Several lines of evidence suggest that the observed acceleration of tumor growth is mediated by miR-155 insufficiency in myeloid cells and, particularly, in APCs such as inflammatory macrophages/dendritic cells. These include the myeloid-biased expression of the knockdown vector, the occurrence of tumor acceleration before the onset of T-cell reconstitution following HSPC transplantation, and the changes in TAM phenotypes such as fewer CD11c+ cells and the reduced expression of the activation marker IBA-1. On the contrary, we expect little/no influence of miR-155/KD on the protumoral macrophage subsets because they do not express relevant levels of miR-155.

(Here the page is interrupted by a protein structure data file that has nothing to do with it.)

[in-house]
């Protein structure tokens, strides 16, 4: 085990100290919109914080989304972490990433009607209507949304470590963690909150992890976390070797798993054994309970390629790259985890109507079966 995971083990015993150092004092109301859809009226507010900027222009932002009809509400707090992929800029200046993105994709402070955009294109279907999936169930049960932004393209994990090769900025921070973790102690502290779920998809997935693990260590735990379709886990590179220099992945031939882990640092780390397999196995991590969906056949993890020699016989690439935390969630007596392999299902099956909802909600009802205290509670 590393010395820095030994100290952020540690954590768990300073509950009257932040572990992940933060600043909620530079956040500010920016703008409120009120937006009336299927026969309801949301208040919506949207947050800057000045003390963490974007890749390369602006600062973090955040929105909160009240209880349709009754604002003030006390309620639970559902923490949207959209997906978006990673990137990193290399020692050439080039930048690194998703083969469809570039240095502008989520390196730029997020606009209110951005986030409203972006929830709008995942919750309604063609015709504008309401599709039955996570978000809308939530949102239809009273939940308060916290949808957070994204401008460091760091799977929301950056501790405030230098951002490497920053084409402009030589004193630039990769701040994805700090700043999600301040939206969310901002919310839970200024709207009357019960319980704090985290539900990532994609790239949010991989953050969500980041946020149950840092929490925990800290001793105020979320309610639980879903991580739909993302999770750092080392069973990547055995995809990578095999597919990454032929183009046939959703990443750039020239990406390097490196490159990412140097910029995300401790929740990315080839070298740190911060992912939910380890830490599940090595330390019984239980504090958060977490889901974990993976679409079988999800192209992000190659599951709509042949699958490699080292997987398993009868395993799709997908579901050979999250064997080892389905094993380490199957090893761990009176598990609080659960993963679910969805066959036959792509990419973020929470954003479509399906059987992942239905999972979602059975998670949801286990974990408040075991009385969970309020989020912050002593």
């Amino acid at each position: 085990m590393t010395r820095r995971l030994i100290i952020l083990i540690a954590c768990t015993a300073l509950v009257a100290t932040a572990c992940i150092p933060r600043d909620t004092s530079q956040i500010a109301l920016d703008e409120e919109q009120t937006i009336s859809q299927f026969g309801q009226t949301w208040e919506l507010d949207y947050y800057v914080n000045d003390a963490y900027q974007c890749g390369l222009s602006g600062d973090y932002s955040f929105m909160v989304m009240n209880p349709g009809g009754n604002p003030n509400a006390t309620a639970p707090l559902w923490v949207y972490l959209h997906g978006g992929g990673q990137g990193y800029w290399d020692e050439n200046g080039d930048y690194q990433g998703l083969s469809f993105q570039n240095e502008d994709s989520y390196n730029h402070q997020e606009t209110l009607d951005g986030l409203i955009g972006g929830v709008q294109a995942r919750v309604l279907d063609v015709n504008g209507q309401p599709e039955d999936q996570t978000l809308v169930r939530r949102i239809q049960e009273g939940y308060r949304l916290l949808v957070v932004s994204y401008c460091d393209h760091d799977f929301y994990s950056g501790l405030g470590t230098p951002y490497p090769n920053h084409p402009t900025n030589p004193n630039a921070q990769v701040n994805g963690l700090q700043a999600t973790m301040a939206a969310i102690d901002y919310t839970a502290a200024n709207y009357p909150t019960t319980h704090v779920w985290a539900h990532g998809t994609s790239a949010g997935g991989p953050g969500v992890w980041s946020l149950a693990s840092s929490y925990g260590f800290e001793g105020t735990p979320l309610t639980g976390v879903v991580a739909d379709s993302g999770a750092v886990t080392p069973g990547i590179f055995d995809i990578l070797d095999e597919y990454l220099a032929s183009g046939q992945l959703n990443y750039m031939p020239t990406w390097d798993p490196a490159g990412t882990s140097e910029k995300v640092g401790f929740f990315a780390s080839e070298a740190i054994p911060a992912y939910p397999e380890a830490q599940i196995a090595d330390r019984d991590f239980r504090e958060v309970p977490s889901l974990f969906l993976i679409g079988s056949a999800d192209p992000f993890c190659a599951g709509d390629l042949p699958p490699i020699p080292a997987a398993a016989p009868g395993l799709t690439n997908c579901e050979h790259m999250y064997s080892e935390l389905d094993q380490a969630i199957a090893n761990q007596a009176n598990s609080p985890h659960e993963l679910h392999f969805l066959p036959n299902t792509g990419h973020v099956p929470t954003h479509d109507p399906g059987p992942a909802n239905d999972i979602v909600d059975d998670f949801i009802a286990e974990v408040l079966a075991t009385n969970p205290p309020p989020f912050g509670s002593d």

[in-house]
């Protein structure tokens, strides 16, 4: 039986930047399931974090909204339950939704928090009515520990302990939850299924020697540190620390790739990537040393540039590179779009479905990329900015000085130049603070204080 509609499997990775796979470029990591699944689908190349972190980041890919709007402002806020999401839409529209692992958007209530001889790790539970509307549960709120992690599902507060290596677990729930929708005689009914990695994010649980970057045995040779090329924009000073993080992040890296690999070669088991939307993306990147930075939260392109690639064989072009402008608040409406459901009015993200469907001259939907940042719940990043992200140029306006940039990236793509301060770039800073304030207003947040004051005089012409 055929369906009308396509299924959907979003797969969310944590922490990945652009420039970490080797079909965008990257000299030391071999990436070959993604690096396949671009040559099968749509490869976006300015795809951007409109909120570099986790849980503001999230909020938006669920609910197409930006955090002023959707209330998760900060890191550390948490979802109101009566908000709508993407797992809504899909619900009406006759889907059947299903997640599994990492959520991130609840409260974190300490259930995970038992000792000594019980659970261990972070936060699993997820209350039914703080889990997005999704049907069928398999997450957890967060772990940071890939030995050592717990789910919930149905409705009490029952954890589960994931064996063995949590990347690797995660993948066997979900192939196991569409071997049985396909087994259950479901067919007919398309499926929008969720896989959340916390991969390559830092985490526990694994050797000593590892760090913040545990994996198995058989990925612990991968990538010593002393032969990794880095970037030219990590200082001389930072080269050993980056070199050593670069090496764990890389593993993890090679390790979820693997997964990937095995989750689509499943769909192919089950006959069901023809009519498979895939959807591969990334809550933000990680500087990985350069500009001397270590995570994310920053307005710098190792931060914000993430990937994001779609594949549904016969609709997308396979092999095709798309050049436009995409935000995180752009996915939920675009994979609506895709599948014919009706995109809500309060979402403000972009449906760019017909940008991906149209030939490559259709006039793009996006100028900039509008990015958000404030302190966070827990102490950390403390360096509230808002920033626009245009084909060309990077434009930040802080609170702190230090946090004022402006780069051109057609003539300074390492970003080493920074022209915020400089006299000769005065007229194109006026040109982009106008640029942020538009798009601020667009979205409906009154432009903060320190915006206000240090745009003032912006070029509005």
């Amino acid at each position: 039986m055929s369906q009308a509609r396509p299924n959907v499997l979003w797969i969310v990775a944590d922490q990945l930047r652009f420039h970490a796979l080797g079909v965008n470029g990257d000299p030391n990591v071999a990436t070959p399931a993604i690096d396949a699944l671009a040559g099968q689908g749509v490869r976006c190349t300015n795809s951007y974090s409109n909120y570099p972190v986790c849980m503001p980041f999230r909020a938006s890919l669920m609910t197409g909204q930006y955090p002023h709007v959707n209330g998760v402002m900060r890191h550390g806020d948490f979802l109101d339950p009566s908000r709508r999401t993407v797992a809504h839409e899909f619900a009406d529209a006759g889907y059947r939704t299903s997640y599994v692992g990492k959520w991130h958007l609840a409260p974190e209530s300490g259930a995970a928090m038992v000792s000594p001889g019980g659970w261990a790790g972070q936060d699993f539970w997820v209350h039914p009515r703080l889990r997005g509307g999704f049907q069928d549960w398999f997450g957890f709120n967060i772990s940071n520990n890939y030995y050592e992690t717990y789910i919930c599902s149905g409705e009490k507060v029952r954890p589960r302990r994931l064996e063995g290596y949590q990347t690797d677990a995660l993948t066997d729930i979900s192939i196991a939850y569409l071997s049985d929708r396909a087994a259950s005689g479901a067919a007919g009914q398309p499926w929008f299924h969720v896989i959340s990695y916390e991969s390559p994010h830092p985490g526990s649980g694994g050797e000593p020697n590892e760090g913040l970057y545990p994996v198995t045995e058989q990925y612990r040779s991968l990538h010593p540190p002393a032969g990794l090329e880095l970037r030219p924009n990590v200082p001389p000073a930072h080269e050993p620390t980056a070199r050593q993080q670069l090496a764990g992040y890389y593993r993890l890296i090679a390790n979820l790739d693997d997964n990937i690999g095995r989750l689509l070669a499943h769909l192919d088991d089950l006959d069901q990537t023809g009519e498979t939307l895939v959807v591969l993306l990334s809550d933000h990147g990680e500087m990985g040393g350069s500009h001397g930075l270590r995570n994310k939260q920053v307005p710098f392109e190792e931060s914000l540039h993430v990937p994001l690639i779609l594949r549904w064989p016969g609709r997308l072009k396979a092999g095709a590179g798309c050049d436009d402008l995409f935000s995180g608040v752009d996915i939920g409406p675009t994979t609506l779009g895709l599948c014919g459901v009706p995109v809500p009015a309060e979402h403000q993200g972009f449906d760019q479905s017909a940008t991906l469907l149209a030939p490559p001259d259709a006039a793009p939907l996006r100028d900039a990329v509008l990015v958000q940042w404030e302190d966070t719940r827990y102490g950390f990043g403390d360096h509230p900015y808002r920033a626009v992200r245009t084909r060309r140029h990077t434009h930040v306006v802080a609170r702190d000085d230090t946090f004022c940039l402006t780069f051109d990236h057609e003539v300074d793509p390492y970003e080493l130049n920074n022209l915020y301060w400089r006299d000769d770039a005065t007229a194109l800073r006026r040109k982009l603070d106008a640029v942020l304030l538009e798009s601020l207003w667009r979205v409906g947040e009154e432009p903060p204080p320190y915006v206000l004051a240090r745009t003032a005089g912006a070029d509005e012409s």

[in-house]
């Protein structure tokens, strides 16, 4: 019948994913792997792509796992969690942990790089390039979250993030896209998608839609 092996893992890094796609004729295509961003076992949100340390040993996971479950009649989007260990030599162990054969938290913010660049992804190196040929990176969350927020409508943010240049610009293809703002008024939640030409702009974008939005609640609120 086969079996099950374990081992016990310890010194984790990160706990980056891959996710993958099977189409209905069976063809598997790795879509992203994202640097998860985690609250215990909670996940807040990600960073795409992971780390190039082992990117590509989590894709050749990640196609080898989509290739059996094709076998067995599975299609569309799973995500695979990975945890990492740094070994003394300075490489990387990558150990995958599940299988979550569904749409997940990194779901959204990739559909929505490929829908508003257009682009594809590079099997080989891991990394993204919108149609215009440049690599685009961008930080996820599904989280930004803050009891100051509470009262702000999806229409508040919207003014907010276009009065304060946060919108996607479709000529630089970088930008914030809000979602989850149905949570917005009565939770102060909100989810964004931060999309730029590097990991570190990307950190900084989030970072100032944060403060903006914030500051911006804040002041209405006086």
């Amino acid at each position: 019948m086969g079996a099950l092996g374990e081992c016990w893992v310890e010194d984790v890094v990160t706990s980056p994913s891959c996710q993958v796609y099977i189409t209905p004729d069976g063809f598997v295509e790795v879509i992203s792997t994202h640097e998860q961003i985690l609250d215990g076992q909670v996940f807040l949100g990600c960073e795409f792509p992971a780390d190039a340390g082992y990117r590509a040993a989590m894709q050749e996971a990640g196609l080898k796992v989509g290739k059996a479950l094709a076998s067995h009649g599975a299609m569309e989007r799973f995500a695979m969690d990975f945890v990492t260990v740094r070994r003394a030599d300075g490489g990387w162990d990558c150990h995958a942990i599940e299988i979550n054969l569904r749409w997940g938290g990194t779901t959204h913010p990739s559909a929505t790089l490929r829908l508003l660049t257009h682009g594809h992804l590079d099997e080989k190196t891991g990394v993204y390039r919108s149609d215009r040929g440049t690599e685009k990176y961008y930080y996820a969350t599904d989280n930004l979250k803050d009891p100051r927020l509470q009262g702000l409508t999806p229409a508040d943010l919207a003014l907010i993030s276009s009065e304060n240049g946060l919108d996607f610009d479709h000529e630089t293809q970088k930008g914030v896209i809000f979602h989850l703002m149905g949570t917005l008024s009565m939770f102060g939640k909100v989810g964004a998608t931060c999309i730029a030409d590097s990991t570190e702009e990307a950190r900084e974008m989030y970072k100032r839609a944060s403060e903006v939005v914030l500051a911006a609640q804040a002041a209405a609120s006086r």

We investigated the molecular consequences of miR-155/KD in a macrophage cell line and in primary hematopoietic cells in vivo after BM reconstitution. We found an upregulation of Ship1 and, consequently, a reduction in the activation of the PI3K/AKT pathway at baseline and upon exposure to pro-inflammatory stimuli such as LPS and GM-CSF. SHIP1 is an inositol phosphatase and, together with PTEN, the main negative regulator of PI3K/AKT signaling.29,30 It represents 1 of the main direct targets of miR-15531 and represses the production of pro-inflammatory cytokines, phagosome maturation, and macrophage survival.32 Consistently, AKT promotes the production of pro-inflammatory cytokines such as TNF-α, IL-6, and IL-12, while inhibiting the production of the anti-inflammatory cytokine IL-10.32 This might provide a mechanistic explanation for the reduced occurrence of classically activated myeloid cells in miR-155/KD tumors and the M2/Th2-biased cytokine profile that we observed in the tumor. In CD4+ TILs, we found a significant upregulation of Il-13 and Gm-csf, and we found a downregulation of Il-6, Csf1r, and Pu.1 in the miR-155/KD group. IL-13 is a classic Th2 cytokine. In addition, downregulation of PU.1 might further reinforce Th2 functions because Pu.1−/− mice have been shown to have a lower T-cell receptor activation threshold under Th2 culture conditions.33 Instead, IL-6, which we found significantly downregulated in the miR-155/KD group, is a classic pro-inflammatory cytokine.34 Macrophages and T cells interact closely, and it has been suggested that they mutually polarize each other to a pro-inflammatory M1/Th1 phenotype on one end of the spectrum, or to an alternative M2/Th2 activation state on the other end.35 Thus, the Th2 bias within the T-cell compartment might indirectly reflect a functional impairment of pro-inflammatory macrophages to induce Th1 polarization, causing an imbalance toward pro-angiogenic, protumoral TAMs and a Th2 phenotype. Our gene expression data, which show increased Il-4 and Il-13 and decreased Il-12b levels in TAMs upon miR-155/KD, further support a shift from M1 to M2 polarized macrophages. Recent reports suggested that miR-155 can directly modulate macrophage phenotypes. Arranz et al36 showed that a reduction in miR-155 directly induces an M2 macrophage profile in mouse peritoneal macrophages by upregulating C/EBPβ, a direct miR-155 target and a key regulator of arginase 1 expression. Moreover, ectopic miR-155 expression can repolarize protumoral M2 TAMs toward an antitumoral M1 phenotype,37 and augmenting miR-155 levels in tumor-associated dendritic cells by miRNA mimetics enhanced antitumor responses in established ovarian cancers.38 These observations are fully in line with our data, which show impairment of classic macrophage activation upon miR-155/KD. We do not exclude, however, that miR-155 insufficiency in other hematopoietic compartments may have similar protumoral effects, as recently proposed for T cells by Huffaker et al.39